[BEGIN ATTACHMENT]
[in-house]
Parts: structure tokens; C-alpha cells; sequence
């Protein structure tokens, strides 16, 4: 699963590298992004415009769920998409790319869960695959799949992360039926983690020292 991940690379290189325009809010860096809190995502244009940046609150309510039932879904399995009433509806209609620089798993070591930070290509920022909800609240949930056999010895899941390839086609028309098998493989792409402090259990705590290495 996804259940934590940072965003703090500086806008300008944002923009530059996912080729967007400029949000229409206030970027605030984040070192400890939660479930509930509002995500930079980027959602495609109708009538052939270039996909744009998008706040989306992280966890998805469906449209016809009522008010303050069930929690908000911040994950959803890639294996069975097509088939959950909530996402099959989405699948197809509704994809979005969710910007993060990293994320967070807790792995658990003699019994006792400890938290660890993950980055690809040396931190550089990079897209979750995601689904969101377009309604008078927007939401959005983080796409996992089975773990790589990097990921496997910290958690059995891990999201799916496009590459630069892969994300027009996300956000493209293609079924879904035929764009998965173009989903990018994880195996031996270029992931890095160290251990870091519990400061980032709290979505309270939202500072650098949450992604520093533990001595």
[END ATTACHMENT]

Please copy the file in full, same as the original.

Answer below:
[in-house]
Parts: structure tokens; C-alpha cells; sequence
């Protein structure tokens, strides 16, 4: 699963590298992004415009769920998409790319869960695959799949992360039926983690020292 991940690379290189325009809010860096809190995502244009940046609150309510039932879904399995009433509806209609620089798993070591930070290509920022909800609240949930056999010895899941390839086609028309098998493989792409402090259990705590290495 996804259940934590940072965003703090500086806008300008944002923009530059996912080729967007400029949000229409206030970027605030984040070192400890939660479930509930509002995500930079980027959602495609109708009538052939270039996909744009998008706040989306992280966890998805469906449209016809009522008010303050069930929690908000911040994950959803890639294996069975097509088939959950909530996402099959989405699948197809509704994809979005969710910007993060990293994320967070807790792995658990003699019994006792400890938290660890993950980055690809040396931190550089990079897209979750995601689904969101377009309604008078927007939401959005983080796409996992089975773990790589990097990921496997910290958690059995891990999201799916496009590459630069892969994300027009996300956000493209293609079924879904035929764009998965173009989903990018994880195996031996270029992931890095160290251990870091519990400061980032709290979505309270939202500072650098949450992604520093533990001595």